Victor Graham was 15 when the Japanese launched a surprise attack on U.S. Naval forces in Pearl Harbor, Hawaii on Dec. 7, 1941. He said he and his father were at a bowling alley in his hometown of Cincinnati when the announcement came over the loudspeaker.
Graham, a World War II veteran and resident of Greenwood Place assisted living in Marietta, said that was the day he decided he’d serve in the Army. From that day forward, he said his free time was no longer spent playing the drums in big bands in the city. Instead, he said he spent his time volunteering with the Army until he could officially join.
“I couldn’t join the military until I was old enough,” said Graham, who turns 93 on June 27. “I couldn’t wait until I was 17.”
After enlisting, he was assigned to the 119th Regiment of the 30th Infantry Division, an assignment that would earn him five battle stars from experiences in Normandy, Northern France, the Battle of the Bulge, the Rhineland and Central Europe.
Graham was soon to be 18 when, as an acting sergeant, he led a squad of six men onto Omaha Beach only days after the initial landings across the beaches of Normandy on D-Day, June 6, 1944. Graham’s landing was a part of multiple missions to connect the beaches captured on D-Day.
“It was a very confusing day. I don’t remember how much I used my weapon. I was supposed to be in charge of nine men, but I didn’t have nine,” Graham said. “All we were thinking about was how long were we going to be able to last.”
Graham said he and his unit trudged up the beach toward the hills in front of them, feet sinking in the sand as the remaining German soldiers shot at the U.S. forces from defensive positions above. He remembered hating and being thankful for the sand, which absorbed the incoming bullets.
Graham said he and his unit fired at the German soldiers from the beach for hours, but couldn’t tell if they hit anyone.
“I probably fired too many rounds, but the best thing you could do was keep covering fire, because you didn’t want your men to get hurt,” Graham said.
When they finally made their way up the hill after about four hours on the beach, Graham and his squad moved to clear the pillboxes at the top.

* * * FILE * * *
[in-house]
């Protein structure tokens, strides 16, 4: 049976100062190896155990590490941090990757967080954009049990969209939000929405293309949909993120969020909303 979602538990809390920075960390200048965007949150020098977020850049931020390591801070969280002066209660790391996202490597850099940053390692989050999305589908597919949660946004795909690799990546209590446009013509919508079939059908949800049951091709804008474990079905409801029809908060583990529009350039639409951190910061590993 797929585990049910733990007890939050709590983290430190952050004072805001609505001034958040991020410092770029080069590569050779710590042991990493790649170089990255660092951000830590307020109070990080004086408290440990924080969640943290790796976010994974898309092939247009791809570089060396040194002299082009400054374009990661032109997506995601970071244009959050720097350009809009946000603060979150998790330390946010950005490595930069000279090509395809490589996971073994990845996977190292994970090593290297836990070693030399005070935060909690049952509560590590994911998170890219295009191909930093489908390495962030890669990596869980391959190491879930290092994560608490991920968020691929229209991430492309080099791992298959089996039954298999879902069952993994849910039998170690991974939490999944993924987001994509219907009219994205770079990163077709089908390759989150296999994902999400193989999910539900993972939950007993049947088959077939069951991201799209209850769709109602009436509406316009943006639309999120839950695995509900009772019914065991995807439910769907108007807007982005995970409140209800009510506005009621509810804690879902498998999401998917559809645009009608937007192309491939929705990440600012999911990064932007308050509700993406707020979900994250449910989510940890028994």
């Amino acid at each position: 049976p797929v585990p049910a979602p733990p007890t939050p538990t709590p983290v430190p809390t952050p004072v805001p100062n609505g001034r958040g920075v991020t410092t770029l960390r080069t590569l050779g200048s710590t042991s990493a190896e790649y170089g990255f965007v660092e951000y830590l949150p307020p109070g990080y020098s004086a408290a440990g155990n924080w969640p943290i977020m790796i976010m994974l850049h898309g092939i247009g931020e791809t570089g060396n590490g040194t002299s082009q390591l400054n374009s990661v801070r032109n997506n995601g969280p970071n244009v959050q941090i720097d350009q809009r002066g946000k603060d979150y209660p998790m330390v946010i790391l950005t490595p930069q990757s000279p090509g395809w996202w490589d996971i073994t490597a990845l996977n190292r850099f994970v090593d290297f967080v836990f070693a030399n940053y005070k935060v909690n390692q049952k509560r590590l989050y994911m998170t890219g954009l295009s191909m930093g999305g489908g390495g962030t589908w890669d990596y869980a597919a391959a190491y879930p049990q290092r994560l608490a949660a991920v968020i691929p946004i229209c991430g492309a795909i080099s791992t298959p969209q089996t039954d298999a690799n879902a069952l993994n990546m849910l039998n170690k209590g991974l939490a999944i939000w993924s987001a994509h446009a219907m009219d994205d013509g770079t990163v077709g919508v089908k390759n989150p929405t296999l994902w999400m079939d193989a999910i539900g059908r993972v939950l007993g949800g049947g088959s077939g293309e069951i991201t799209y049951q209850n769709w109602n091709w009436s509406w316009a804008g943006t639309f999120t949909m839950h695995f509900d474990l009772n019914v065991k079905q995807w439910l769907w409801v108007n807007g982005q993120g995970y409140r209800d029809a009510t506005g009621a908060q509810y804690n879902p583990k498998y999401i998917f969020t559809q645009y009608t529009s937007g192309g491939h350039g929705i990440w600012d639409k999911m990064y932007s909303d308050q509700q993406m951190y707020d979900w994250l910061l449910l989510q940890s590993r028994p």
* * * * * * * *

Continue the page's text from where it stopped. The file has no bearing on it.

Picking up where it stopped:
“We got to the pillboxes and would you believe it, the back doors on the pillboxes were not locked. We could walk right in, and we did,” Graham said. “We threw in grenades and everything we could think of. I don’t remember how many we killed in there.”
After clearing the pillboxes, Graham said things settled down, and he and his men waited to relax until they received an “all-clear” from a lieutenant. At least 18 men from Graham’s platoon had been killed, but all six of his squad survived the initial mission.
Graham and his unit were also tasked with moving inland and clearing out the nearby towns and farmlands as they moved toward Belgium, where the Germans had begun retreating.
“Our main responsibility was getting rid of what Germans were left,” he said.
It wasn’t until August 1944 that Graham and his unit made it to Belgium and continued clearing territory to Germany. Late that same month, Graham and his men arrived at the border to Germany and, as part of six weeks of fierce fighting in Aachen, Germany, worked to establish a hold on the city. It was during this operation that Graham, now a platoon sergeant, earned the first of two Purple Hearts while attempting to secure a home where he would establish a command post.
“I was going down the basement steps, and as I went down the steps, a German soldier came up the steps and I didn’t see him too well, but he got me and cut this leg all the way up to here,” Graham said, pointing to his groin. He added that the soldier who cut him “didn’t make it too far,” as one of Graham’s men killed him when he left the house.